America's business

CONTEMPORARY Americans know the history of their nation in political terms: the era of the Founding Fathers, the rise of American democracy, the struggle of the Civil War and Reconstruction, the emergence of modern America. Largely neglected in this chronicle is the role of business, even though economic activities, unlike the political ones under a long string of weak Presidents and Congresses, are scarcely unimportant to the nation's development and stability. To be sure, by the late nineteenth century business would draw the attention of historians, but mostly to its negative side, such as the era of the ``robber barons.'' For the same reason, there would be focus on the business contribution to the coming of the Great Depression of the 1930s, the formation of the military-industrial complex, the spread of American imperialism, and similar untoward events of recent times. The tragedy of this one-sided interpretation is that the good that business people have done over the years has been interred with their bones. America was the world's finest and most successful capitalistic nation. From its earliest days, business theory and practice were evident, although often camouflaged by intellectual and political matters that took center stage. What is more, the growth of America's capitalistic system was seldom easy, and usually an enormous challenge. At first, the challenge was a wilderness environment, then it was a system of religious values that attempted to put significant restraints on the accumulation of wealth. By the mid-eighteenth century the challenge was whether to accept a stable, slow-growth economic environment that British mercantilism illustrated, or to chart an independent and, perhaps, perilous economic course as a new nation.

The challenges multiplied by the turn of the nineteenth century with the acquisition of new territory, the arrival of numerous immigrants and, most of all, the expansion of democracy. When applied to politics, democracy meant that virtually anyone could vote and hold office; when applied to business, it meant too many businessmen, some able, some not, thereby providing the ecstasy of boom times and quick growth and the agony of sharp collapses and lengthy recovery periods. The challenge to stabilize this frantic situation was met not by government, which perferred a predominantly laissez-faire approach to economic matters, but by businessmen such as Andrew Carnegie, John D. Rockefeller, and Henry Ford. And when government did enter the scene in the twentieth century, the challenge to businessmen was to continue America's economic growth while ensuring that government regulations under new predicaments - including entry into major wars - would be honored....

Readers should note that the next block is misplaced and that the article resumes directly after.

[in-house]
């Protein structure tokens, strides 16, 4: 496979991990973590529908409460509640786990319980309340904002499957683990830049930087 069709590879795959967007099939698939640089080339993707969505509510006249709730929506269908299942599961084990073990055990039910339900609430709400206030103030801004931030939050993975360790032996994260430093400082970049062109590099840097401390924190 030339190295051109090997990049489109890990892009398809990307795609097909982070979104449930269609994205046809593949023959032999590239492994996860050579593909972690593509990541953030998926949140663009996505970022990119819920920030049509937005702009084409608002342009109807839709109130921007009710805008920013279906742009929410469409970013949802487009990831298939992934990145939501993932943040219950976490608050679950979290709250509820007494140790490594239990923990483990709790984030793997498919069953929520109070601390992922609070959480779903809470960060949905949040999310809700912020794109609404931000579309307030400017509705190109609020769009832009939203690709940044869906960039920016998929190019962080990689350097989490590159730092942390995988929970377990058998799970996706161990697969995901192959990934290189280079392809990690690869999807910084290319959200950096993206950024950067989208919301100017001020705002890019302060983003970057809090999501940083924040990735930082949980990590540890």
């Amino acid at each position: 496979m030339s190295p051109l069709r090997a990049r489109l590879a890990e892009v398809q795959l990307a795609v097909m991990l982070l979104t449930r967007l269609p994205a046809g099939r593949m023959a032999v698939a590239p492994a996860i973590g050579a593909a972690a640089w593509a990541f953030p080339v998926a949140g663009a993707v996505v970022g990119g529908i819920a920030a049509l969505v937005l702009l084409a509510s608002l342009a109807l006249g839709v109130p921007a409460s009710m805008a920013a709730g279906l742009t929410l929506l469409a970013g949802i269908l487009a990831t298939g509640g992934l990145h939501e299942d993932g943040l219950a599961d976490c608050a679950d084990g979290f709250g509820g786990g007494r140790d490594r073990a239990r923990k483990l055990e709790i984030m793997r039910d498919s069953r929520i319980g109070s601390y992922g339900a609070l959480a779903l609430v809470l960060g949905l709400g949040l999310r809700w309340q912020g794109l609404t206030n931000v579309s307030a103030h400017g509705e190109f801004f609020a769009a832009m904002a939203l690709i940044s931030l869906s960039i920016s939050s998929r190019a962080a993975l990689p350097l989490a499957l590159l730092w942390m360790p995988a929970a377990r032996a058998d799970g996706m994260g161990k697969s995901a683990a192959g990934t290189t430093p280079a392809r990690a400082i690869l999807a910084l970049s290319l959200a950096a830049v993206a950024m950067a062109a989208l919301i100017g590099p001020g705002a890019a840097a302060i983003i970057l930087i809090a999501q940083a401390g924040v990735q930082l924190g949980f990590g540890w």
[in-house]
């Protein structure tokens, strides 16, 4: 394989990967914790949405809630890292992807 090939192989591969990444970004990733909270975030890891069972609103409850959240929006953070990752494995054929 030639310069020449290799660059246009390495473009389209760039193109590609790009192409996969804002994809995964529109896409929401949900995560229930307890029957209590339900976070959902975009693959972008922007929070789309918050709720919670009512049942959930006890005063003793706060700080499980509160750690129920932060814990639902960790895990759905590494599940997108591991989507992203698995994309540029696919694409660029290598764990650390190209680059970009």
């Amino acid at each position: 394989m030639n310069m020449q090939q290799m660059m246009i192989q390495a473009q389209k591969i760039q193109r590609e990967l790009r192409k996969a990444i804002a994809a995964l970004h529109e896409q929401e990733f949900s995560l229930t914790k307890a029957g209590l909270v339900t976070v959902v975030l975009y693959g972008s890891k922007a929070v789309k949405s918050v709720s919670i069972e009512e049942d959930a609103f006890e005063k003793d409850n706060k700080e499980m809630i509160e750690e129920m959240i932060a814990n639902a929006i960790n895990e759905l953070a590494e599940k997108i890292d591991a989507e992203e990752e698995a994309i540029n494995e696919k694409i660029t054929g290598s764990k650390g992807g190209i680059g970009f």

Americans have viewed business positively from the perspective of their times. Increasingly, it was the business system that Americans turned to in solving their economic problems - even the first roads and canals, usually thought to be public projects, were the products of private individuals extolled for their enterprising genius.

Foreign visitors flocked to the United States for a glimpse of America's state-of-the-art technology, and even circumspect British observers on rare occasions were forced to exude a bit of emotion over the expert ways of businessmen ``in the colonies.'' Although many of the 30 million immigrants who came to America in the nineteenth century became farmers, more entered the industrial labor force with the aspiration of moving onward and upward in the business community. Not a few became inventors and businessmen whose products transformed American life - and for the better. In sum, ``made in the U.S.A.'' was a term of endearment over much of the nation's history. And that past has created a contemporary business system - what I call a mature business civilization - that still has enormous strength and attractiveness.

From ``Made in the U.S.A.: The History of American Business,'' by Thomas V. DiBacco. Copyright 1987. By permission of Harper & Row Publishers Inc. Mr. DiBacco is a historian at the American University and a frequent Monitor contributor.

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